We are in the middle of a Mental Health Revolution. The word is starting to spread that mental health should be treated with as much seriousness and compassion as ailments of the physical body. People in positions of power are beginning to speak up and take action on their own struggles with mental health issues. And campaigns such as #EndTheStigma and #BellLetsTalk are allowing people across the Internet to open up and speak clearly about their experience with mental health issues, whether their own or with someone they know.
But the stigma is not gone yet and we have a long way to go in terms of improving Canada’s Mental Health Care system. For instance, 20% of Canadians will personally experience a mental health issue in their lifetime. Suicide accounts for 24% of all deaths among 15-24 year olds, 16% among 25-44 year olds and is one of the leading causes of death in both men and women from adolescence to middle age. Anxiety has become a way of life for the Millennial generation and Universities continue to struggle with how to address growing mental health concerns among students. And unfortunately, going door to door is not going to cut it.
On #WorldBipolarDay, we would like to offer you a list of things you can do to GET LOUD about ending the stigma around Bipolar Disorder specifically, and mental health issues more generally. Here’s 5 actions you can take today!
1) Educate Yourself
Stereotypes abound out there about what Bipolar Disorder is and is not. Bipolar Disorder is not a black and white issue – there are different types and it can manifest itself alongside other mental health concerns. Take some time on #WorldBipolarDay to read about this mental illness so that you are better equipped to empathize with those who are struggling with it. Here’s an article we’ve found to get you started.
2) Educate Others
As those hashtag campaigns mentioned above demonstrate, there is power in speaking out and spreading knowledge. Take a moment on #WorldBipolarDay to educate others by posting some interesting facts about bipolar disorder on your social media. For instance, did you know that Bipolar Disorder is an ‘episodic illness?’ This means that in between the highs and lows will be periods of stable moods and wellness. This is also a disorder that is often misdiagnosed as depression in women and schizophrenia in men. Pull out your own interesting facts from the well of knowledge already out there and start talking about it!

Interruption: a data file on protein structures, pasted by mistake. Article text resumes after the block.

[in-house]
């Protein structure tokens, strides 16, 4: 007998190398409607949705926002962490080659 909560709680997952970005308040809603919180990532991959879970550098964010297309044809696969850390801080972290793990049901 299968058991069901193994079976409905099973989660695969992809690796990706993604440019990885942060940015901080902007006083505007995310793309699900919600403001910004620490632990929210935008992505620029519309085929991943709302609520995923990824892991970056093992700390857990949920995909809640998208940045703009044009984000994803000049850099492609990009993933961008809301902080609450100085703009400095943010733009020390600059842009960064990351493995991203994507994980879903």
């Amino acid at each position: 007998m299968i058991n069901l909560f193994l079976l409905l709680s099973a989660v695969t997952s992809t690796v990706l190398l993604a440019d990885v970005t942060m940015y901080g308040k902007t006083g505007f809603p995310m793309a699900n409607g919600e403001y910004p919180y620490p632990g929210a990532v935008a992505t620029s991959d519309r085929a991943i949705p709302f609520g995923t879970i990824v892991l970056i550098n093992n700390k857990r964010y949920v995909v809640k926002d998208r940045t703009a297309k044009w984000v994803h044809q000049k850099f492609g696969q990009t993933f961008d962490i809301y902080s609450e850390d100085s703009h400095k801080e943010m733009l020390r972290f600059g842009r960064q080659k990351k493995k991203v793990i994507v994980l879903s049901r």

3) Support Mental Health Care Innovation
There is no question that the mental health care system in Canada is not meeting the needs of those who seek help. On #WorldBipolarDay, consider donating to the programs and organizations that are trying to take Mental Health Care to the next level in this country.
Eli’s Place will be the first long-term mental health care treatment centre for young adults struggling with mental health and substance abuse issues in Canada. Surprisingly, centres like Hopewell Farm in Ohio and Gould Farm in Massachusetts do not yet exist here. We are taking steps to make this happen. You can be part of the solution by donating today! Read about the story that inspired Eli’s Place here.
4) Write About Your Own Experience
If you live openly with Bipolar Disorder, consider writing a blog post about your experience and share your story with others. This is something you should do only if you feel comfortable. Adding your voice to the growing chorus is a powerful way to show the world that indeed, there is no shame in having a mental health ‘disorder.’ Here is an example from @CalculatingMind on Twitter that we recommend giving a read: https://www.lovenotstigma.com/in-the-shoes-of-a-maniac/
5) Watch Your Language
The language we use is powerful. There is growing awareness in our culture that casually referring to someone as ‘crazy,’ ‘nuts’ or ‘insane’ is no longer acceptable. These words have historical connotations that throwback to a time when mental illness was not understood and those who experienced mental health issues were shunned. Just as with other derogatory terms in our culture, these too need to fade away.
Eli’s Place Residential Treatment Centre will offer a range of recovery-based programs for adults 18 – 35 years of age who have a serious mental illness, and who may also be struggling through issues of substance abuse.
The first of its kind in Canada, Eli’s Place will provide treatment within a therapeutic rural environment. There, participants will develop the skills to recover from illness, as they gain valuable life and work skills to help ensure a successful transition back to the community. As part of its multi-phase approach, Eli’s Place will also provide ongoing in-community support as needed.